Owners Carol Ann Sayle and Larry Butler bought their farm and its historic 1800s farmhouse in 1991, but they first began farming back in the 1980s. The farmhouse itself is white and quaint, and lots of delicious seasonal recipes are born there. 

Boggy Creek Farm is about 5 acres, though Carol Ann and Larry also have another farm where they grow even more veggies, those that need more space. While some rows of veggies are green and growing, other rows are being prepped for the next planting. Off to one side of the farm is their large compost area, a source of rich organic matter that revitalizes the soil before each planting. 

  boggycrki01-05-11.jpgboggycrkh01-05-11.jpgboggycrkp01-05-11.jpgThough I didn't get to meet Larry, I can tell you that Carol Ann is a gem among Austinites -- her passion for organic farming shines through as she shares stories of her hens and of life on the farm. She was kind enough to give our family a personal tour, including a meet-and-greet with the chickens.


 The Hen House is quite large and has many different sections.

boggycrkl01-05-11.jpgThe chickens are family pets -- all 80 of them. They live the good life, right up through their old age. The oldest hen on the farm, shown below, is a remarkable 17 years old!


There are lots of different chicken breeds at the Boggy Creek chicken haven, and Carol Ann can tell you every one of them, along with names and various tales of their personalities. Breeds include Auracana, Ameraucana, Leghorn, Production Red, Polish, and more.

boggycrkk01-05-11.jpgAll the chickens are beautiful, healthy, and happy, and they have a safe home long after they stop laying eggs.

boggycrkn01-05-11.jpgMany of them roam the farm freely, searching for bugs and worms and whatever else looks tasty. They are given leafy green veggies and other organic goodness straight from the farm (sometimes they even try to sneak some straight from the fields).

boggycrkj01-05-11.jpgTo complete their well-balanced diet, the chickens are fed a locally-milled superior soy-free laying mash.

boggycrkq01-05-11.jpgAnd in the afternoons they get a treat -- chicken scratch, which includes cracked corn, milo, and other grains.

boggycrkr01-05-11.jpgThey love it so much, they're happy to jump in the container and eat it right from the source.

boggycrks01-05-11.jpgOf course, the chickens' incredible diet means that their eggs are equally high in nutrients!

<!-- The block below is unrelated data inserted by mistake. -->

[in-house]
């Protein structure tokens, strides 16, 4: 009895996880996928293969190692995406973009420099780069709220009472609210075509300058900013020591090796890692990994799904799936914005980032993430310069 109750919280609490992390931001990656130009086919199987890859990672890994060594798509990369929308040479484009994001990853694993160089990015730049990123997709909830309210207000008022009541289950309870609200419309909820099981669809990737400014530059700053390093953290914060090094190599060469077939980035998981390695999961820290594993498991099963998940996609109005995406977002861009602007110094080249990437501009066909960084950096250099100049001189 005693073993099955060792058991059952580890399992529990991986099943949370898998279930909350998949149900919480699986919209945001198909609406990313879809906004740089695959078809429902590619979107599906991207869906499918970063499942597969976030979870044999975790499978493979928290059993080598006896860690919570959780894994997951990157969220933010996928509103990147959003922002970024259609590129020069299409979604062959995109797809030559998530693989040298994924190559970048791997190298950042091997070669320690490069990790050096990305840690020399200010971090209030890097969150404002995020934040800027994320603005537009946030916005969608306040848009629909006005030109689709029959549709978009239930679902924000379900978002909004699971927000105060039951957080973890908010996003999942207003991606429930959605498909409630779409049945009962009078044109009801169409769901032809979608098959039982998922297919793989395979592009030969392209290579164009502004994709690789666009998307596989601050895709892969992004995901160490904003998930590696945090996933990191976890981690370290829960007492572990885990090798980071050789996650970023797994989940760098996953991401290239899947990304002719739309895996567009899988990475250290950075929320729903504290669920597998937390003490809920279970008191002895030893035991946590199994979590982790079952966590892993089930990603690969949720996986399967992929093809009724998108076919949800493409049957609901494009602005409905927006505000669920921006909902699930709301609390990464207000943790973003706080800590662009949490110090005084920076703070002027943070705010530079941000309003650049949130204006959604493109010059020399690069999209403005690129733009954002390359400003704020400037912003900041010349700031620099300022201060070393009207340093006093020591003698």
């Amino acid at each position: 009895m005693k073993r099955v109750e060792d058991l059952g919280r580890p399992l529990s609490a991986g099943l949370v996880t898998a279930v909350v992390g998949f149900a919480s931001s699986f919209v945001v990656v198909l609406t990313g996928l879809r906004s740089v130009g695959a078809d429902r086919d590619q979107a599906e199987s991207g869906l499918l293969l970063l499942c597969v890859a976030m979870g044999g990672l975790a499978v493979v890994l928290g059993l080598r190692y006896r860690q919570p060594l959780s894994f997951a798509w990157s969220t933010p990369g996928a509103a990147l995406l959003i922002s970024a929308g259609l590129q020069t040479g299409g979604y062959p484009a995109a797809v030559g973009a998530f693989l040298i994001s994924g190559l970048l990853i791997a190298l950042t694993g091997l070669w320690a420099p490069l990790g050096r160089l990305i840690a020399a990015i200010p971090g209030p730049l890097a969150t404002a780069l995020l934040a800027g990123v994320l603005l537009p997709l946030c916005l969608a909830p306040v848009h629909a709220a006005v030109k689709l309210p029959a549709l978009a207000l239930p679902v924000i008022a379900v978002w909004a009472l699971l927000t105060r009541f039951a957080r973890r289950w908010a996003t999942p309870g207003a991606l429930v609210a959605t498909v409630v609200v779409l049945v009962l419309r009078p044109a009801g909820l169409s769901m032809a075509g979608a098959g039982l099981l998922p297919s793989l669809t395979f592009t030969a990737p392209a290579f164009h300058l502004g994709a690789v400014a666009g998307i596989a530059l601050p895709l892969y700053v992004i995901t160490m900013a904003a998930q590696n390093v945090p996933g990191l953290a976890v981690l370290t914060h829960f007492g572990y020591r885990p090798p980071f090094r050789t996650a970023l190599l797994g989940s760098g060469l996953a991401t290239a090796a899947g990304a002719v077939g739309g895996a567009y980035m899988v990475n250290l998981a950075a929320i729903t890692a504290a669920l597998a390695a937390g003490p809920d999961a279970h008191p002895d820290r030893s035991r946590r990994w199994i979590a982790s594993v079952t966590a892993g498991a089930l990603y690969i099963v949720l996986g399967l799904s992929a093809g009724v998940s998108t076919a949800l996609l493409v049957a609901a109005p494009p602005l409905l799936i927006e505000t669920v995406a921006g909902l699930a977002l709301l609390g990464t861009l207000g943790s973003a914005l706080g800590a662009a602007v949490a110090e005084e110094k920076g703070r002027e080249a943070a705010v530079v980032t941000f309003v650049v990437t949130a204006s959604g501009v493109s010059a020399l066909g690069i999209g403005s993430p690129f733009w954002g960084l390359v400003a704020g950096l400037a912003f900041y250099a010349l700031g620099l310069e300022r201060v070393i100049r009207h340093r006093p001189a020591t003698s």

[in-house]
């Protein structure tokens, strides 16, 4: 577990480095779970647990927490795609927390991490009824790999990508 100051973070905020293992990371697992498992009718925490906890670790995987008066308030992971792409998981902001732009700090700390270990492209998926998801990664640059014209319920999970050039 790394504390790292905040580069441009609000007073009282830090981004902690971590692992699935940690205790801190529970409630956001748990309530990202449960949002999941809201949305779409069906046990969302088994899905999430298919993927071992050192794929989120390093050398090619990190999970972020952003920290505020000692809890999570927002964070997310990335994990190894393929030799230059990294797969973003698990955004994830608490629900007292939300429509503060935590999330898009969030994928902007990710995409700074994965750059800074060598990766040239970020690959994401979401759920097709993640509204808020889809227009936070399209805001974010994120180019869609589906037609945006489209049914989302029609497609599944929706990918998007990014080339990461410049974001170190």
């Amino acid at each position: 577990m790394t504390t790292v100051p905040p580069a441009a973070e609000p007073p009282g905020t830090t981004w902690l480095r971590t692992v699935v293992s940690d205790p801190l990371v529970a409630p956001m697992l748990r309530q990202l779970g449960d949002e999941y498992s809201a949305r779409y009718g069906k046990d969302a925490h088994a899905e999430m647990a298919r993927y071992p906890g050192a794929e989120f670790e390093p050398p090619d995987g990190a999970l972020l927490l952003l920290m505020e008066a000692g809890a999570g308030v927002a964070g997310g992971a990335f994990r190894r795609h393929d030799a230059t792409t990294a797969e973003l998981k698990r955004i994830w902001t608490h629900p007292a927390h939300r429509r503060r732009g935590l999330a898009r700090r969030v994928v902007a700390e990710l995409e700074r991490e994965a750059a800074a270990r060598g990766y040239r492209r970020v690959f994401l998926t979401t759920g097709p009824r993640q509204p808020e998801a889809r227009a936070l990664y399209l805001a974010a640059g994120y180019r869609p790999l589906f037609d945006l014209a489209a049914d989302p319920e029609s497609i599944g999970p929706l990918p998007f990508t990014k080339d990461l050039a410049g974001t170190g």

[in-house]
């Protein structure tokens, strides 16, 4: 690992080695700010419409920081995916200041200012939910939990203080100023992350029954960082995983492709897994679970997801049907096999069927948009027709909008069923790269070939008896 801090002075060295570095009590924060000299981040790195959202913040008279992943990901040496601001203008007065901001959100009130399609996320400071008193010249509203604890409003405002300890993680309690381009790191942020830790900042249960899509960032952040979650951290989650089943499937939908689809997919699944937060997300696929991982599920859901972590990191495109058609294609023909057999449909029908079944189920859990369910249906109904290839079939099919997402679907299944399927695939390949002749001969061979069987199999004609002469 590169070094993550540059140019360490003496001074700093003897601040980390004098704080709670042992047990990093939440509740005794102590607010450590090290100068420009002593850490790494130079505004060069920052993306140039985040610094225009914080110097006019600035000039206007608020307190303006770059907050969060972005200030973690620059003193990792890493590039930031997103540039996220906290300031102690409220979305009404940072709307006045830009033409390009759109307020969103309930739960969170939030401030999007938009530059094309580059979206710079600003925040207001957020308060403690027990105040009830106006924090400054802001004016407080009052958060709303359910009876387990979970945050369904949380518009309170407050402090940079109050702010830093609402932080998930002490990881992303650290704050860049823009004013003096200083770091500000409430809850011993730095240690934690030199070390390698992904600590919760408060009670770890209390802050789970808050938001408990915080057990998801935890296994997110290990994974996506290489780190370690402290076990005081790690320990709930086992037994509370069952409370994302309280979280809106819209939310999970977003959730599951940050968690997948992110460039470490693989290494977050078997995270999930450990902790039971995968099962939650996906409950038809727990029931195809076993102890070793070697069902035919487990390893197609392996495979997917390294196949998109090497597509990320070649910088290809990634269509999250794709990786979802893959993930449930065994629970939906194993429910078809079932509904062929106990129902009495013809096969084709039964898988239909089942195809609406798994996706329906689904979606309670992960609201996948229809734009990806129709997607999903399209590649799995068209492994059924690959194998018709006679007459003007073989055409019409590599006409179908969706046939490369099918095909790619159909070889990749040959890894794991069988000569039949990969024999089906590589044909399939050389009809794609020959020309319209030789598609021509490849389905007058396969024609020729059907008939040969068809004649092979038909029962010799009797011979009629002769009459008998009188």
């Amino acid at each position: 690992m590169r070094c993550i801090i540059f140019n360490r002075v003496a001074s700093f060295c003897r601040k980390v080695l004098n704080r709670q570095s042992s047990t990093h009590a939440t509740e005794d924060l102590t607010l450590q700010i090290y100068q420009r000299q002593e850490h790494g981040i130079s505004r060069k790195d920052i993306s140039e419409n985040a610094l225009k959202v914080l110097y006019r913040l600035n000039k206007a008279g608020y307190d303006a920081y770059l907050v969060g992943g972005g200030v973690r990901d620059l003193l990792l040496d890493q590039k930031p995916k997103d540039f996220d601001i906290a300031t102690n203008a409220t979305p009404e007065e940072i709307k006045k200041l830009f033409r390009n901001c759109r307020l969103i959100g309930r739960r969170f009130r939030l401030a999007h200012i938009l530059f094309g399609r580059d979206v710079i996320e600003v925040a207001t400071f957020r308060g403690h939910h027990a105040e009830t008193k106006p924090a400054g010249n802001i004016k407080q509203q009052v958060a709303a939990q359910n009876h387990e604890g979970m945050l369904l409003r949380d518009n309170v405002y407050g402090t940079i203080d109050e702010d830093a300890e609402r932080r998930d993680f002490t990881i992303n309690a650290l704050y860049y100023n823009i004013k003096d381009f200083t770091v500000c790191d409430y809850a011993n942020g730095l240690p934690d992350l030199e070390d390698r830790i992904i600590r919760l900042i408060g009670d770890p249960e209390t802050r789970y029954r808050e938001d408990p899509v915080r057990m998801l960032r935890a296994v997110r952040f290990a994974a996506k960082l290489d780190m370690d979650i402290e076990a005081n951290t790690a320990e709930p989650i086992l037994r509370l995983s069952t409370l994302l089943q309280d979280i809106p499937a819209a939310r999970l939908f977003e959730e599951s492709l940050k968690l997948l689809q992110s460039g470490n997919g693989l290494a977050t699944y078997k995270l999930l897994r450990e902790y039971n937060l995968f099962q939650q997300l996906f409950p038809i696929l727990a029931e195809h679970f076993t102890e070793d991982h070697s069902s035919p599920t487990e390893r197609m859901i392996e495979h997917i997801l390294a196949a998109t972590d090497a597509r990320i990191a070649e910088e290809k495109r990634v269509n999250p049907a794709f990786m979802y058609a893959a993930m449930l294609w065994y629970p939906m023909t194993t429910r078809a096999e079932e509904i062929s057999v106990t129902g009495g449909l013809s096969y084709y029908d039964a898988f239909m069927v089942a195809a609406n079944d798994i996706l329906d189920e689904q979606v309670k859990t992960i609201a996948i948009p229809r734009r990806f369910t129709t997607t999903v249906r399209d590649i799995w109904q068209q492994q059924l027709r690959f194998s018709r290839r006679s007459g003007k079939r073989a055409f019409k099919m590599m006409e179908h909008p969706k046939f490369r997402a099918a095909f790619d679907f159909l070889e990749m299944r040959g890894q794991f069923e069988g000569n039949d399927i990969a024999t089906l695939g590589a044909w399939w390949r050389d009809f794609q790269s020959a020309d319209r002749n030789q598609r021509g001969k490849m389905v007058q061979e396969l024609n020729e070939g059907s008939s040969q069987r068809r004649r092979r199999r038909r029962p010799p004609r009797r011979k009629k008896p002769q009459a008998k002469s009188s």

boggycrkt01-05-11.jpgWhile we were there, a few of the Leghorn hens were in the nesting boxes. I hope they didn't mind me taking photos.

  boggycrku01-05-11.jpgboggycrkv01-05-11.jpgThis next one might have minded a little, but I couldn't resist capturing that glare stare.

boggycrkw01-05-11.jpgIn the photo below, you can see one hen gathering an egg and tucking it under her body. It wasn't even her egg, as Leghorns lay white eggs.

boggycrkx01-05-11.jpgWe left Boggy Creek Farm wanting to reignite our plans to have a chicken coop and to become regular Market Day customers. I highly recommend you plan a visit, too. Be warned, though -- produce can sell out fast!


All I Want For Christmas Is Peas


Everyone has had such lovely holiday and winter pictures to share on their garden blogs, so I went out to my garden for some pictures and saw mostly dormant perennials looking less than festive. My husband's work has been stressful and long, too, so we really haven't had a chance to tour the lights, either. Alas. I did bake cookies last night, though!

peasb12-23-10.jpgBut meanwhile, what is growing in my poor neglected garden are veggies. I've been especially looking forward to sugar snap peas this season, and I've been waiting... and waiting... and waiting.

peasa12-23-10.jpgUsually I feast on them right in the garden, having to will myself to save a few for my family. But I'd about given up hope this year -- I seemed to be growing lots of green vines with no pea activity in sight.


But the good news is that finally the pea vines have beautiful white flowers, and I was excited this morning to find four actual peas, as well. I tasted one -- not ready yet. But I am filled with hope!


So this holiday, I wish for peas... AND peace. Whirled or world, may peas be with you.


I wish everyone the happiest of holiday seasons!

Go Orange